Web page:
Lawsuit

Guess Which Auto Giant Is Potentially In Big Trouble Over Dieselgate

Leonardo DiCaprio is making a movie about Dieselgate, so this new evidence should help.

In case you didn’t know, car companies cannot build cars alone. As resourceful as any given automaker may be, at one point or another, a supplier is brought in to externalize development and production costs. For example, many automakers use transmissions designed and built by ZF, but the story that is beginning to materialize is more sinister. Apparently, Volkswagen wasn’t the only offender in the Dieselgate scandal. According to The Washington Post, Bosch not only had a part in the scandal, it tried to cover its bases from the beginning.

A lawsuit filed by car owners to the US District Court in San Francisco claims that Bosch knew about the Volkswagen cheat device as early as 2008. To make matters worse, it appears that Bosch asked Volkswagen to protect it from the financial fallout with reimbursements if the cheat devices were ever found. Citing a letter between the two companies, the plaintiff claims that Volkswagen rejected the proposal to pay for its partner’s damages (a common theme at VW). Instead of stopping, Bosch continued to sell VW the cheat devices and make profits on them. Bosch, the same company that wants to give our engines water injectors, has rejected those claims alongside the accusation that 38 of its employees were in on the cheat deal.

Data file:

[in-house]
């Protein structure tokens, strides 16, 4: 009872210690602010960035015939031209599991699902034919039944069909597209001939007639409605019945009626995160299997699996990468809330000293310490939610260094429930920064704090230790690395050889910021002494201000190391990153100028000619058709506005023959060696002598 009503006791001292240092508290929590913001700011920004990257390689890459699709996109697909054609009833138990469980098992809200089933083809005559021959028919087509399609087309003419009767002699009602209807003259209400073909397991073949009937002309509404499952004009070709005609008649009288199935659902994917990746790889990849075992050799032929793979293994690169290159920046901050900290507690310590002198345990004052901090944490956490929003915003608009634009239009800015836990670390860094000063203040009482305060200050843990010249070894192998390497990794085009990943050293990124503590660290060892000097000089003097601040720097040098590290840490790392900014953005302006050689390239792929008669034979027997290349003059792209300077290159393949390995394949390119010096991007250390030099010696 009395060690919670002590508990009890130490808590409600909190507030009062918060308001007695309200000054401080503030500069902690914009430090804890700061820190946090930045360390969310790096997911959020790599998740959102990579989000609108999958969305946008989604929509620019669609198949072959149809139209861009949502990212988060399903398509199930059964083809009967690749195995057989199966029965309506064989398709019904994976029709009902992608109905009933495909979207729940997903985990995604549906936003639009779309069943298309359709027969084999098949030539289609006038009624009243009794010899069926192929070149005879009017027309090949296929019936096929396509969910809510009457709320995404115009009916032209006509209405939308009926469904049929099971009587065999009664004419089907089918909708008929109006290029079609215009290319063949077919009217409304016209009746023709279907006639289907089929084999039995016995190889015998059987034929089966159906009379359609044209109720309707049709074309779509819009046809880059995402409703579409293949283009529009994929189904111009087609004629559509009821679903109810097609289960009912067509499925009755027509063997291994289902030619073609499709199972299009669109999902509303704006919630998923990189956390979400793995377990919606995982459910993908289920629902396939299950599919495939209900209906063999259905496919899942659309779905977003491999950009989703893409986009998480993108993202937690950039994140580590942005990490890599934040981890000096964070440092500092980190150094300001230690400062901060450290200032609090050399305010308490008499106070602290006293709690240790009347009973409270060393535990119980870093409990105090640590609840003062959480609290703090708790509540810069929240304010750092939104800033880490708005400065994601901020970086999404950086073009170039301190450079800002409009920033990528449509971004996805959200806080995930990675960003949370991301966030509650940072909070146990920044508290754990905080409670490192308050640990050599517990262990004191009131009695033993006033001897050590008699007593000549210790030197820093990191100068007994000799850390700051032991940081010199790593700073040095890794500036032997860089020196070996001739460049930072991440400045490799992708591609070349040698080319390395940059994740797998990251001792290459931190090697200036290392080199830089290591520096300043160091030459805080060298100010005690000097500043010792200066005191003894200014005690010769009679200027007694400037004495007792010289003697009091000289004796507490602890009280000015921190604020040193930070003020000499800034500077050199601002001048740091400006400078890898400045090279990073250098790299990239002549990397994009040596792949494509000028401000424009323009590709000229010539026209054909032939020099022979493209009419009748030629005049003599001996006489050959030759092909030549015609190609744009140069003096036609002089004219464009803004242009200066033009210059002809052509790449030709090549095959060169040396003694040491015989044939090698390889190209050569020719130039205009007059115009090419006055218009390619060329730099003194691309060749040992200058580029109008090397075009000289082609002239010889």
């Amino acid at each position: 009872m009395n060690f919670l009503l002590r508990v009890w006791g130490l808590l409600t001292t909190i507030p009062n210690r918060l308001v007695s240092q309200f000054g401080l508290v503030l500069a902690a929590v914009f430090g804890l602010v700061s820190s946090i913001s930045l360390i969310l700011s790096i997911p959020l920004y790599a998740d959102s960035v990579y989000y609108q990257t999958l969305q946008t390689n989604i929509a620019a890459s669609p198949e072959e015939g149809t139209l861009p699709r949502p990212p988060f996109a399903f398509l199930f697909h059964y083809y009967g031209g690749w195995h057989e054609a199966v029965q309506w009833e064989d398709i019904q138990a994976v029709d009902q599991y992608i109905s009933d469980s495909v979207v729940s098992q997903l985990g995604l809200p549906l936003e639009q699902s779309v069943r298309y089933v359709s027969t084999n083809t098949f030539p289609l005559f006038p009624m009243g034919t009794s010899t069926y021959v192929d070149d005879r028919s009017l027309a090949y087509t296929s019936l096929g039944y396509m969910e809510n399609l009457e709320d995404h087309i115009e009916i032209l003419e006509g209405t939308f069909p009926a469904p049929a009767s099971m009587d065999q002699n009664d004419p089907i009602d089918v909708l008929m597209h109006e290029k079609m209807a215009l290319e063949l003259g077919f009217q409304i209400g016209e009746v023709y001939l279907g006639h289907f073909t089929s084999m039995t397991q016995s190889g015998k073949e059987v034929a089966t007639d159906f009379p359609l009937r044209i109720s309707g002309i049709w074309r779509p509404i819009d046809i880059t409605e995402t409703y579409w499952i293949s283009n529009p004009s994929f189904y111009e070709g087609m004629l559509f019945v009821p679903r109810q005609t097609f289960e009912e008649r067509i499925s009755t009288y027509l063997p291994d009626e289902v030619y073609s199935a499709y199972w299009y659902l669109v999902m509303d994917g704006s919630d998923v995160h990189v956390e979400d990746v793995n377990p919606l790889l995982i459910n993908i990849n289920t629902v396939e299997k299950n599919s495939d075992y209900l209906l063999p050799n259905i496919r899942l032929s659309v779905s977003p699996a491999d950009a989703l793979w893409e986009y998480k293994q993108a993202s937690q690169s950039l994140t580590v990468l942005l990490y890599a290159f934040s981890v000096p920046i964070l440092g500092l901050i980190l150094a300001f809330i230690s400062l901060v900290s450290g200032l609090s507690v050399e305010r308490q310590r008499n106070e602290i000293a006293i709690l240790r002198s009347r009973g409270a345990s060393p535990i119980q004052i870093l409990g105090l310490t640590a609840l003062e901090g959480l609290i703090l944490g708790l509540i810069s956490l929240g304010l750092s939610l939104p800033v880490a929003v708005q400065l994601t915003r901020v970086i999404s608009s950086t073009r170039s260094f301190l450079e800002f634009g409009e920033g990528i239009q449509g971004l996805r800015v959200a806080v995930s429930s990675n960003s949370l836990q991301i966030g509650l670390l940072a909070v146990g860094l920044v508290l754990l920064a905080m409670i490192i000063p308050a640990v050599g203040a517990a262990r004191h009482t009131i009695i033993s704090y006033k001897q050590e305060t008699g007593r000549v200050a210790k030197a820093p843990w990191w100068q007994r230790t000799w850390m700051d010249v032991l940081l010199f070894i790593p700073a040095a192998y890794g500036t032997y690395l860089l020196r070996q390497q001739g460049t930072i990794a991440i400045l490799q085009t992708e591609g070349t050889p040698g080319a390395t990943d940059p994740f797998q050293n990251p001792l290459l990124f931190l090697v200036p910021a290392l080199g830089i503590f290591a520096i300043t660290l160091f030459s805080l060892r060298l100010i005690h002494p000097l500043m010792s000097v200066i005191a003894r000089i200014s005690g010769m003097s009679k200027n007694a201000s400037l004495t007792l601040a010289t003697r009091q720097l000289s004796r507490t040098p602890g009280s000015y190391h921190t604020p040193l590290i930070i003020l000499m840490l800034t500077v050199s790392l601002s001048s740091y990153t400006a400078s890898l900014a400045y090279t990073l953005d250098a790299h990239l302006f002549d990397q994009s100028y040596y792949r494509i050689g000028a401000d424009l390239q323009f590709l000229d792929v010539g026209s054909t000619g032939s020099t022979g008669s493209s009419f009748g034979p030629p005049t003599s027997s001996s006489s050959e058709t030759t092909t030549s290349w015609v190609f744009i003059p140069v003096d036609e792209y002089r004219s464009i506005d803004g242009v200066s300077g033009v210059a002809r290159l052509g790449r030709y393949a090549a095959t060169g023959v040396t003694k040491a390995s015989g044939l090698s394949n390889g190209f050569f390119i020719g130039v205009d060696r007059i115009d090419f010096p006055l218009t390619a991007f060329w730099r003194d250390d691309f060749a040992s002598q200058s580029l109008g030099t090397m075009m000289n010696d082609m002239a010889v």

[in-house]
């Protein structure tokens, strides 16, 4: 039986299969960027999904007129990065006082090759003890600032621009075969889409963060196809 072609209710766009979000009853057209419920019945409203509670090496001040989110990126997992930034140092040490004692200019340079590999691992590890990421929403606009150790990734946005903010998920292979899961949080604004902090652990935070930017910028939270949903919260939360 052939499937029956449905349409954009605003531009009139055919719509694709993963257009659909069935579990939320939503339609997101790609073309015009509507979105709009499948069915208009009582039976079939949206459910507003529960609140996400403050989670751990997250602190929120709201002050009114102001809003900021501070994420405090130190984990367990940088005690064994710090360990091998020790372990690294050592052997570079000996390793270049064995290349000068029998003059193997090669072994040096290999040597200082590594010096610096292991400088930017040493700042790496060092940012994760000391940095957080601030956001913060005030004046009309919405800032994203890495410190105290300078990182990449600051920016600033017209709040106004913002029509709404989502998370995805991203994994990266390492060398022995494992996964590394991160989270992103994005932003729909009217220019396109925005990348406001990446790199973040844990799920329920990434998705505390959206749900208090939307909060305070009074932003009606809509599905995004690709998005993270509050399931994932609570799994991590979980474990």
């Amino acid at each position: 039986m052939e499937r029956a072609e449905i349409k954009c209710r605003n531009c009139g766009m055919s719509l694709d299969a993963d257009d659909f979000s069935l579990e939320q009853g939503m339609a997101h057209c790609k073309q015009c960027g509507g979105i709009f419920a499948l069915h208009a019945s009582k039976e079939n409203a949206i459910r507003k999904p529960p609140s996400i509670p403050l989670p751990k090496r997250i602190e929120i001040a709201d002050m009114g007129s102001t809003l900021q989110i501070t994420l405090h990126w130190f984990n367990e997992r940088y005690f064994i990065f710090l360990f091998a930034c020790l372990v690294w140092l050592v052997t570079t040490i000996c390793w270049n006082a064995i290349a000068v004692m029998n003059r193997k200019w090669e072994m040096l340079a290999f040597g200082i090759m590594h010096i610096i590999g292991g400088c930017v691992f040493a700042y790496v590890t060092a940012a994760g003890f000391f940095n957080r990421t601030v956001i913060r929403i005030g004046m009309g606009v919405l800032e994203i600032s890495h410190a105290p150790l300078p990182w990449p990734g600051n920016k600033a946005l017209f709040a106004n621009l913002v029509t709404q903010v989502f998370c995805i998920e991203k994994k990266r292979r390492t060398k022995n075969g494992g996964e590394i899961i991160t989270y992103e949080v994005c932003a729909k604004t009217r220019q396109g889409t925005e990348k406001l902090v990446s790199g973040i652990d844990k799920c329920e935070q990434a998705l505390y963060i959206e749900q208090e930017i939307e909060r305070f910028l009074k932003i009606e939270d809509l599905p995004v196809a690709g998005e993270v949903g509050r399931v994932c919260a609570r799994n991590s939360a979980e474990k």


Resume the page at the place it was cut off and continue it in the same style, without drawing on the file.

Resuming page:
However, the consumer group that’s responsible for the lawsuit thinks it has enough evidence to nail Bosch to the wall. In a statement made last month, it said, “Discovery of Bosch has just begun, but the evidence already proves that Bosch played a critical role in a scheme to evade US emission requirements.” This is yet another piece of evidence that proves the diesel cheating scandal goes deeper than consumers and regulators currently know, and it appears that we’ll have more of these revelations as the case continues. For now, we’ll stay tuned because if it turns out that Bosch was in on the scam as well, the world’s largest auto parts supplier could be facing some troubled times ahead.

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